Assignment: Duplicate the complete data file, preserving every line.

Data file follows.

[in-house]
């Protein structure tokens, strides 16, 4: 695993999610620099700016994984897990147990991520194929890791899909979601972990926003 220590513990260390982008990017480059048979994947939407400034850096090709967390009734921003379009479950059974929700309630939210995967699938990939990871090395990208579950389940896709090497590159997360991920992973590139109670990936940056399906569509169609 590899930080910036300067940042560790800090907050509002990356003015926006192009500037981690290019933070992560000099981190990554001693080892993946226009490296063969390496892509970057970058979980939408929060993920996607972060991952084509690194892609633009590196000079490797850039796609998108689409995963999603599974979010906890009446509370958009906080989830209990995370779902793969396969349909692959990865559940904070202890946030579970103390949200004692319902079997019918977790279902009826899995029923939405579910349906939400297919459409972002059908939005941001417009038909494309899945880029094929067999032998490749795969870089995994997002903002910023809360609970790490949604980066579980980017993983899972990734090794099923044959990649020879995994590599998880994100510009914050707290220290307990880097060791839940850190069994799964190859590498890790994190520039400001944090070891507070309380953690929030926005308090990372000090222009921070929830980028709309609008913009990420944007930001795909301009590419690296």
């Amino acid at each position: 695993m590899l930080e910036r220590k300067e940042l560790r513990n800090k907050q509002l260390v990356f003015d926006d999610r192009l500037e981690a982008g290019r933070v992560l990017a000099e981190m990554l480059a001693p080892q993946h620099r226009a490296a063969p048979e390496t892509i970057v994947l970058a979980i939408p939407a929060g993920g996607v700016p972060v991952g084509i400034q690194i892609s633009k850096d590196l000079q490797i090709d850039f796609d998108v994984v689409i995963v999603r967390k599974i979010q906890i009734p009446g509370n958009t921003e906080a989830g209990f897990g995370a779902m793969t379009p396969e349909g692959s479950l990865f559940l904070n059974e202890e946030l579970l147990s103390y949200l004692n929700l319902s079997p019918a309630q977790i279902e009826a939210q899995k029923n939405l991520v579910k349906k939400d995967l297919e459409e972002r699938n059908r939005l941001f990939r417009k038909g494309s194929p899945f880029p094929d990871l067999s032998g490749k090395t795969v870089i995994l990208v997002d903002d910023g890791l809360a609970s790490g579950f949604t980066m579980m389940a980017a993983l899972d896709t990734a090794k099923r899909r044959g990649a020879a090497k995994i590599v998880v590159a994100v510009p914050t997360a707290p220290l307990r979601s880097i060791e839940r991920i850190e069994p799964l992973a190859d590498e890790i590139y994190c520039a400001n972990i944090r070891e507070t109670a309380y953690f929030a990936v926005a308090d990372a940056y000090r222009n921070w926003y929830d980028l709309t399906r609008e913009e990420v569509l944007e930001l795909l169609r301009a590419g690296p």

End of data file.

[in-house]
């Protein structure tokens, strides 16, 4: 695993999610620099700016994984897990147990991520194929890791899909979601972990926003 220590513990260390982008990017480059048979994947939407400034850096090709967390009734921003379009479950059974929700309630939210995967699938990939990871090395990208579950389940896709090497590159997360991920992973590139109670990936940056399906569509169609 590899930080910036300067940042560790800090907050509002990356003015926006192009500037981690290019933070992560000099981190990554001693080892993946226009490296063969390496892509970057970058979980939408929060993920996607972060991952084509690194892609633009590196000079490797850039796609998108689409995963999603599974979010906890009446509370958009906080989830209990995370779902793969396969349909692959990865559940904070202890946030579970103390949200004692319902079997019918977790279902009826899995029923939405579910349906939400297919459409972002059908939005941001417009038909494309899945880029094929067999032998490749795969870089995994997002903002910023809360609970790490949604980066579980980017993983899972990734090794099923044959990649020879995994590599998880994100510009914050707290220290307990880097060791839940850190069994799964190859590498890790994190520039400001944090070891507070309380953690929030926005308090990372000090222009921070929830980028709309609008913009990420944007930001795909301009590419690296």
């Amino acid at each position: 695993m590899l930080e910036r220590k300067e940042l560790r513990n800090k907050q509002l260390v990356f003015d926006d999610r192009l500037e981690a982008g290019r933070v992560l990017a000099e981190m990554l480059a001693p080892q993946h620099r226009a490296a063969p048979e390496t892509i970057v994947l970058a979980i939408p939407a929060g993920g996607v700016p972060v991952g084509i400034q690194i892609s633009k850096d590196l000079q490797i090709d850039f796609d998108v994984v689409i995963v999603r967390k599974i979010q906890i009734p009446g509370n958009t921003e906080a989830g209990f897990g995370a779902m793969t379009p396969e349909g692959s479950l990865f559940l904070n059974e202890e946030l579970l147990s103390y949200l004692n929700l319902s079997p019918a309630q977790i279902e009826a939210q899995k029923n939405l991520v579910k349906k939400d995967l297919e459409e972002r699938n059908r939005l941001f990939r417009k038909g494309s194929p899945f880029p094929d990871l067999s032998g490749k090395t795969v870089i995994l990208v997002d903002d910023g890791l809360a609970s790490g579950f949604t980066m579980m389940a980017a993983l899972d896709t990734a090794k099923r899909r044959g990649a020879a090497k995994i590599v998880v590159a994100v510009p914050t997360a707290p220290l307990r979601s880097i060791e839940r991920i850190e069994p799964l992973a190859d590498e890790i590139y994190c520039a400001n972990i944090r070891e507070t109670a309380y953690f929030a990936v926005a308090d990372a940056y000090r222009n921070w926003y929830d980028l709309t399906r609008e913009e990420v569509l944007e930001l795909l169609r301009a590419g690296p």